Diet at the Edge of Fort Ancient: Preliminary Faunal Analysis from an Unusually Positioned House at the Guard Site, Dearborn County, Indiana
This study analyzes faunal remains from a recently excavated house at the Guard Site in southeast Indiana, which was occupied by the Fort Ancient culture between AD 1000 and AD 1300 during a period of optimal climate in the American Midwest. During such periods, abundant resources and low stress allow people to pursue more desired resources. In the case of Fort Ancient, the key species was the white-tailed deer. We hypothesize that Guard’s inhabitants were free to pursue large deer in the primes of their lives and could afford to ignore other deer and less optimal resources. However, social and seasonal distinctions are important considerations. Our house is outside of the main habitation ring of the village. The odd location of this house could be related to seasonal occupation or to the presence of a distinct social group, either of which could alter the composition of the house’s faunal assemblage. These possibilities will be explored against expectations derived from optimal conditions.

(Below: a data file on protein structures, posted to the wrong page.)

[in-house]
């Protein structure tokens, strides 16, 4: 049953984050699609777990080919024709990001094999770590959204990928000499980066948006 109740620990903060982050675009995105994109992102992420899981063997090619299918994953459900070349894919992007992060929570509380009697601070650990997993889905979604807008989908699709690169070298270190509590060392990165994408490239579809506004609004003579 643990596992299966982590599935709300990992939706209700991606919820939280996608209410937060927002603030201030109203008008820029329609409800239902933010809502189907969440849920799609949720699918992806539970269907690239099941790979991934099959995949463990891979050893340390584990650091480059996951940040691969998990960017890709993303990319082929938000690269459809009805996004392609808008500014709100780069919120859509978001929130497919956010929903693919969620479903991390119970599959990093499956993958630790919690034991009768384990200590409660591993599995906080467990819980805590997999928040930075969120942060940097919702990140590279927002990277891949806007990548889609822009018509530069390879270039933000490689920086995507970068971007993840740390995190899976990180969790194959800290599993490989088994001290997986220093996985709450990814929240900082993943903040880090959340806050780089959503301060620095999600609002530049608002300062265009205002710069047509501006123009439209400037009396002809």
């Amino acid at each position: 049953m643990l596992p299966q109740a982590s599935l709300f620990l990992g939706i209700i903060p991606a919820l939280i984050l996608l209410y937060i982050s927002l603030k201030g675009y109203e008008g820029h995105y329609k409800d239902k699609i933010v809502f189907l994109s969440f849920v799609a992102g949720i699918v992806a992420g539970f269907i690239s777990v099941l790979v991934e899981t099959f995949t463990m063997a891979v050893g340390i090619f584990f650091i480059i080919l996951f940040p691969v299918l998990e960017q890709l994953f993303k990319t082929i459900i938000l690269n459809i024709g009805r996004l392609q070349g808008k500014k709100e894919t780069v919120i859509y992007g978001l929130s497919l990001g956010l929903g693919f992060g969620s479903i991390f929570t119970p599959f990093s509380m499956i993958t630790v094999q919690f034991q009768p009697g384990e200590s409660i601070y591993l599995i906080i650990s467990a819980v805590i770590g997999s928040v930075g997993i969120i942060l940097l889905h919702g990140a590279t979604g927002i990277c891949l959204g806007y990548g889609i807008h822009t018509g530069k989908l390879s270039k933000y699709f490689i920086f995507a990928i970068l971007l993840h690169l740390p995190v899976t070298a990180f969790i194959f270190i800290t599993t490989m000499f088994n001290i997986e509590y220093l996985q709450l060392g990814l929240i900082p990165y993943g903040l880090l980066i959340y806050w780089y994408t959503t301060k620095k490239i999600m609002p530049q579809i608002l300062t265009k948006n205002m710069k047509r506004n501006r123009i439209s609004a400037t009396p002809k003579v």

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Diet at the Edge of Fort Ancient: Preliminary Faunal Analysis from an Unusually Positioned House at the Guard Site, Dearborn County, Indiana. Kyra Pazan, Robert A. Cook. Presented at The 80th Annual Meeting of the Society for American Archaeology, San Francisco, California. 2015 ( tDAR id: 397873)
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min long: -104.634; min lat: 36.739 ; max long: -80.64; max lat: 49.153 ;